Asus Z97M-Plus Motherboard Review

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Non-Euclidean

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"I gave some meaningless style points to the OCF last time for its sharp colors. I give the same empty points to the Plus by not treating me like a squirrel and thinking stylish anodizing will sway my head."

So apparently anodizing isn't stylish, and doesnt treat you like a squirrel, but when presented with "sharp colors", you sprint outside looking for acorns!

We arent looking for a style review and you admit you are a sucker for one style, but then feel insulted when the next board isnt the style you prefer. That's hypocrisy.

But thanks for the view from Tom's Styleware Guide!
 

Non-Euclidean

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This board has M2 10Gb/S. That isnt on the specifications and should be. You did imply it, when you said a cable wasnt needed for M2, but it should be on the spec table.

Why wasnt it tested with an M2 drive as the boot drive?
 

vertexx

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Seriously, I kept hitting "refresh" thinking this was some archive from mid 2015. What's the relevance of running a z97 motherboard review now? That ship has sailed.....
 
The first and second SATA ports are not forward-facing even though ports three through six are. I'm not sure why Asus would do this, especially since port one and two are the most likely to be used.
Two SATA slots are forward facing because not all cases are made in such a way that sideways ports can be used conveniently (if at all).

Other than if you're using a SATA M.2 SSD, it doesn't matter at all which SATA ports you use, so whether the 1 and 2 slots are forward facing or 3 and 4 or 5 and 6 makes no difference. 1 and 2 aren't any more necessary to be filled first than any other SATA slots.
 

mapesdhs

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Minor typo re "shroter" at the end of the first page:

"SATA cables are on the shroter side ..."


Blazorthon's right about the SATA ports, one can boot from any of them.

 

RedJaron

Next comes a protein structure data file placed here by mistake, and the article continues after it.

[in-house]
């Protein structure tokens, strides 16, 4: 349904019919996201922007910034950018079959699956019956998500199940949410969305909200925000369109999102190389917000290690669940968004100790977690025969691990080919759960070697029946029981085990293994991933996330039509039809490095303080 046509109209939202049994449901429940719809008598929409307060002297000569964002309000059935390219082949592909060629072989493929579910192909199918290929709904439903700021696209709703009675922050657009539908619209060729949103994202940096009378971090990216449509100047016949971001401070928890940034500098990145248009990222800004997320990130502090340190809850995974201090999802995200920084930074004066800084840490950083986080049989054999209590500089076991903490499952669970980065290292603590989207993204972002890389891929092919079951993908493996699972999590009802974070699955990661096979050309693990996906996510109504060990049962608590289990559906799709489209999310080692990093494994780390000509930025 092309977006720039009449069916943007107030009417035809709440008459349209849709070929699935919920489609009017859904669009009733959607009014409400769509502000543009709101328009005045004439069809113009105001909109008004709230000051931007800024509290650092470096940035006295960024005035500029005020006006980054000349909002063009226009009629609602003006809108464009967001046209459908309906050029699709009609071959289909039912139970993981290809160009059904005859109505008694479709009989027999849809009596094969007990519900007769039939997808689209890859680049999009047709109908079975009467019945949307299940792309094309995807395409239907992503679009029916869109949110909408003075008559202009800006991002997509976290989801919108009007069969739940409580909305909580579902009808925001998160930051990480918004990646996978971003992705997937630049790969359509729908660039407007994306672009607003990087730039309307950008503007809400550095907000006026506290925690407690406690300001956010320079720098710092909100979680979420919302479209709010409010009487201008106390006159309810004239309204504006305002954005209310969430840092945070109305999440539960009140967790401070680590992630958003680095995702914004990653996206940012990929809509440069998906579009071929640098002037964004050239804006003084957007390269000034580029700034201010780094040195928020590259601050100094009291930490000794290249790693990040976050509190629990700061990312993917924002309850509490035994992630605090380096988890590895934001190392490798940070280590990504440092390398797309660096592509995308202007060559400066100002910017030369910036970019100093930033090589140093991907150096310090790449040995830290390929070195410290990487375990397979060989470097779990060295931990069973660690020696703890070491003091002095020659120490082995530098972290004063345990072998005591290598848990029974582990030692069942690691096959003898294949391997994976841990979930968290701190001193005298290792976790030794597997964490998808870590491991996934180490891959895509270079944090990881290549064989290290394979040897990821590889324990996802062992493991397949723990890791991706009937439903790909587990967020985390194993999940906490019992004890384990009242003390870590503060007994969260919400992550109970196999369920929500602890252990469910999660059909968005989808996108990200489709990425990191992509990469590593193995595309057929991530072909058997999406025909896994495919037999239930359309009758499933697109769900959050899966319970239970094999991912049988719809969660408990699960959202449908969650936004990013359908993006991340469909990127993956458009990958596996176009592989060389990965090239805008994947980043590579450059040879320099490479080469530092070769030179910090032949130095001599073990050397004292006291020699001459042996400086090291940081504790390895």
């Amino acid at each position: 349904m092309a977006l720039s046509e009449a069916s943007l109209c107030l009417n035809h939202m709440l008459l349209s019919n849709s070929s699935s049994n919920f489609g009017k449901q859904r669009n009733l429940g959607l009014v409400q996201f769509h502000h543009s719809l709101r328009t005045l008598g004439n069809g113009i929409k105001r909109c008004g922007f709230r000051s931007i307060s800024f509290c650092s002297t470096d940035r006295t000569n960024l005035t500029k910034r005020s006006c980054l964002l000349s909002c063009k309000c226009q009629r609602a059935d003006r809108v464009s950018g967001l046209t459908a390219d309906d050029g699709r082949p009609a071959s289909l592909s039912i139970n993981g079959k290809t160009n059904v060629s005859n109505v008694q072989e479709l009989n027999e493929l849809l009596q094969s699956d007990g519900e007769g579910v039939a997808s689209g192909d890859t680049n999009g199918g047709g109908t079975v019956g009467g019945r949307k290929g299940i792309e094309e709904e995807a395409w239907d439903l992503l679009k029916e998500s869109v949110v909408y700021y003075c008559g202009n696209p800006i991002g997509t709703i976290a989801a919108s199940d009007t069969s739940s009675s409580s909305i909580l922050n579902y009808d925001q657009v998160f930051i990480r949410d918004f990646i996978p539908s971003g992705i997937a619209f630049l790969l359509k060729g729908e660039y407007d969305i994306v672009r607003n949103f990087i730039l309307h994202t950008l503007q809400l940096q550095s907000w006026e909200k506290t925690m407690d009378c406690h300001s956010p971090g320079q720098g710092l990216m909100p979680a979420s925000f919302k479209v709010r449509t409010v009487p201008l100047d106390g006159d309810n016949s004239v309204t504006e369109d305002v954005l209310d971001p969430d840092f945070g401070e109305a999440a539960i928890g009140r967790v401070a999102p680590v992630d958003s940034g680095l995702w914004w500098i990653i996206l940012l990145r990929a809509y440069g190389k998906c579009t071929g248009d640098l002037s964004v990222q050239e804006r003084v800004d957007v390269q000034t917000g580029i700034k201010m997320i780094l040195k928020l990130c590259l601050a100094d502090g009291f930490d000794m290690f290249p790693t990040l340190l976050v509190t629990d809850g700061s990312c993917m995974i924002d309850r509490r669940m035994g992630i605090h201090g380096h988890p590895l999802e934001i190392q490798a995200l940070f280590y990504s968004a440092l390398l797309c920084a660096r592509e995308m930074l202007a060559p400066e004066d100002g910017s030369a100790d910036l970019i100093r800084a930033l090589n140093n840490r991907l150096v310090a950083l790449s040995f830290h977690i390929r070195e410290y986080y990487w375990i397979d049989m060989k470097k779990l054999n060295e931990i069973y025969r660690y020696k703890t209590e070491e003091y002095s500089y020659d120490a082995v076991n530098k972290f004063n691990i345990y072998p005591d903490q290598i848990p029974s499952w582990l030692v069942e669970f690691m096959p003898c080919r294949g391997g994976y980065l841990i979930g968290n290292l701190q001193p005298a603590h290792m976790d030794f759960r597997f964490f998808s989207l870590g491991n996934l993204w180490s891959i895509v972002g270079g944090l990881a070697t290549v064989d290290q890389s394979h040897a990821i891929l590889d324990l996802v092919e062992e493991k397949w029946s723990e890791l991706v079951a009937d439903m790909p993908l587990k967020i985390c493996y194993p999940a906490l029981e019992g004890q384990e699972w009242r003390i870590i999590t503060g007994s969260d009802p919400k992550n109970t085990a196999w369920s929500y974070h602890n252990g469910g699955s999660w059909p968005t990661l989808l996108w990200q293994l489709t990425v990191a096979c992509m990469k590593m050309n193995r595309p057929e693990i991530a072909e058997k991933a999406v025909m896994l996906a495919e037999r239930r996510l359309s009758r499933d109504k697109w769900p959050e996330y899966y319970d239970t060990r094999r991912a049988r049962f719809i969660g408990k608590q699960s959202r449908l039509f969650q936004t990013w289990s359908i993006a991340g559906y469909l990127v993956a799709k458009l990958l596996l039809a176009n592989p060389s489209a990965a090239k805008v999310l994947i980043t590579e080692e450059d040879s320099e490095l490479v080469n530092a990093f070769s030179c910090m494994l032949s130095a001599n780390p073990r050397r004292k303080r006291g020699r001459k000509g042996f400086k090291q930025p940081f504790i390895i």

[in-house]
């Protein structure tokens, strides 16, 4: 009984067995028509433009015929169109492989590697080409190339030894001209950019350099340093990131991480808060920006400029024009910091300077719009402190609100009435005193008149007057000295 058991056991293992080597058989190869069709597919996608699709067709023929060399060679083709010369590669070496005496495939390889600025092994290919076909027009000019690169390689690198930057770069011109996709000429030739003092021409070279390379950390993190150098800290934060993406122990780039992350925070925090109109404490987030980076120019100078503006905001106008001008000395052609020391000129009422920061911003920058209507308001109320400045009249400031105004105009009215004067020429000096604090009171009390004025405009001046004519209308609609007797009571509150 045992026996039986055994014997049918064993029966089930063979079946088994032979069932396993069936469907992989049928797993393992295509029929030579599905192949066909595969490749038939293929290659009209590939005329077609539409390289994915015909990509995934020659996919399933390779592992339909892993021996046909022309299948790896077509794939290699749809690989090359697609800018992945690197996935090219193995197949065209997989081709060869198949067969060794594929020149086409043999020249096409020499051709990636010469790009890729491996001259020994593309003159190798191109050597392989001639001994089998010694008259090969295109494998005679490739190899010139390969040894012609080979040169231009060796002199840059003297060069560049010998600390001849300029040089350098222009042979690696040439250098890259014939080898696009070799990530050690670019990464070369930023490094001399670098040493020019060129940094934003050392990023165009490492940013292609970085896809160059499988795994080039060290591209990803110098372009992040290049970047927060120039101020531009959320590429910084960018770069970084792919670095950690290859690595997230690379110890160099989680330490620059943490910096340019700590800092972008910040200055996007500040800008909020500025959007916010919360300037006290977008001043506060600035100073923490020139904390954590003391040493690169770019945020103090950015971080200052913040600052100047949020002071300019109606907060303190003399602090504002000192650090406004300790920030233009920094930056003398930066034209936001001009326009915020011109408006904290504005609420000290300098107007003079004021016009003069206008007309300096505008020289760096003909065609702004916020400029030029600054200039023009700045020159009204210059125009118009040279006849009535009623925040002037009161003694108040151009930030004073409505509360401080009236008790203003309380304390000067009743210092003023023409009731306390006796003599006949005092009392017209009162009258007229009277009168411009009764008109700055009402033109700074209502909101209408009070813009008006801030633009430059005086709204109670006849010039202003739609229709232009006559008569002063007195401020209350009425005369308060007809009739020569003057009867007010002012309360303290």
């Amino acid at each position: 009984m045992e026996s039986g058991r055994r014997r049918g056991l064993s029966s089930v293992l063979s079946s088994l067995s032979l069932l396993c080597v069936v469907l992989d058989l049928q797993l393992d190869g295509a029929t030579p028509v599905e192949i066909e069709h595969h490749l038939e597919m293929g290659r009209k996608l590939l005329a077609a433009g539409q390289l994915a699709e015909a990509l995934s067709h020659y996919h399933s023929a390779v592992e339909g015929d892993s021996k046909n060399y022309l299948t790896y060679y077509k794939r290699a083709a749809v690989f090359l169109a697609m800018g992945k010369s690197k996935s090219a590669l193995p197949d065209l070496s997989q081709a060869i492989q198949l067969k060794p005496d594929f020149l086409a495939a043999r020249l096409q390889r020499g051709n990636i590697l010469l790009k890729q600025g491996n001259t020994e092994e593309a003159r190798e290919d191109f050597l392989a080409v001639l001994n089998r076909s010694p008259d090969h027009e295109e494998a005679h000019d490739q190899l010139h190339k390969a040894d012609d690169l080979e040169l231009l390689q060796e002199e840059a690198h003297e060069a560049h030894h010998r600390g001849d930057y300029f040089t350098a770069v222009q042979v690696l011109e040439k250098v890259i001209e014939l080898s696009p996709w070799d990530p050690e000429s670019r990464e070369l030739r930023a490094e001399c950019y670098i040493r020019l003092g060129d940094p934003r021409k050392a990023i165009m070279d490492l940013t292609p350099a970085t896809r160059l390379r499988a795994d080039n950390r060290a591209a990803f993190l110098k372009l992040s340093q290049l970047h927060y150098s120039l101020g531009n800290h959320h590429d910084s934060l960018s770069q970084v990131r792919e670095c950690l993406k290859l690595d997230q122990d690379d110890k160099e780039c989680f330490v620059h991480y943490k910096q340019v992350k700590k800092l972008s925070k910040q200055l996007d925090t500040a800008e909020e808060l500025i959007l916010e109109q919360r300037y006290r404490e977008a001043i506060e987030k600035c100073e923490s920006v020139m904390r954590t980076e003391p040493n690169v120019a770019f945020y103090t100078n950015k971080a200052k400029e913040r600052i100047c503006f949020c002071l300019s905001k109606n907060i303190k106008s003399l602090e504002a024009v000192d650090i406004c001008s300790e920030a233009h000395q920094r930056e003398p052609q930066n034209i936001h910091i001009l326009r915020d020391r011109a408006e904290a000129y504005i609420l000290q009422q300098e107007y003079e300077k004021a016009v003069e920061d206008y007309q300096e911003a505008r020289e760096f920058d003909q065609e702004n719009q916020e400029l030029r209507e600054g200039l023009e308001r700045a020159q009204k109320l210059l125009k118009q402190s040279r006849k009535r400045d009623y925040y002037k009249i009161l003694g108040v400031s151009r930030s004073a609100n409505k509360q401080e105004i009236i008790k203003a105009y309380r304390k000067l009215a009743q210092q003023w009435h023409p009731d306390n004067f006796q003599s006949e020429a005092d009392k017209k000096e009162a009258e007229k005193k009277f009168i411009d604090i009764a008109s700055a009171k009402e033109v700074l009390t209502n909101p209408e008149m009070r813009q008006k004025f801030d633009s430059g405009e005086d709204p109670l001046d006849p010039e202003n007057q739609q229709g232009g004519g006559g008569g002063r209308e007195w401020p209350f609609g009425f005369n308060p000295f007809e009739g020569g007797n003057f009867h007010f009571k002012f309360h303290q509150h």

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I rather like the form factor, one of the reason we're trying to devote some space to it.



Try rereading it with your tongue in your cheek. Notice the points are meaningless and they both got the same amount? If a manufacturer wants to gussy up a board with fancy colors and RGB lighting, I will comment on that. If a mfr keeps things strictly business, I will comment on that as well. Neither impacts my final recommendation on the product.

I didn't say I'm a sucker for anything except good function and value. It seems today there's a trend to make every computer component as fancy looking as possible. Personally I'd rather not pay extra money for fancy anodizing and RGB lighting. Just give me a product that works for as low a price as possible. I'm telling Asus that it doesn't have to dress up a board to get an award from me.

It was on the spec table when I turned it in. Looks like it got lost somehow. I'll get that fixed. Thanks.


Because the Z97 test bench components need to be kept consistent from one board to another so that the results are properly comparable. Right now we use a 2.5" 840 Pro since not all boards have an M.2 slot.



This review was finished a while ago, but we've had so many things in the publication queue, it didn't come out till now. Regardless, just because Skylake is out doesn't mean Haswell is suddenly horrible. Skylake prices are so volatile and inflated right now, global availability still isn't assured, so a cheaper Haswell build is perfectly acceptable for many people right now.


How is a forward-facing SATA port less convenient than a perpendicularly mounted one? What mATX case is so incredibly tight around the mboard leading edge that it can't accommodate edge-facing SATA ports? This board is narrower than the mATX spec allows so it actually has more room on the leading edge than a full size mATX board.


I understand that port number doesn't matter when they're all SATA 6Gbps and that you can set your boot drive priority in the BIOS. However, for people that like to order their drives according to SATA port, it's annoying. Call me OCD if you want.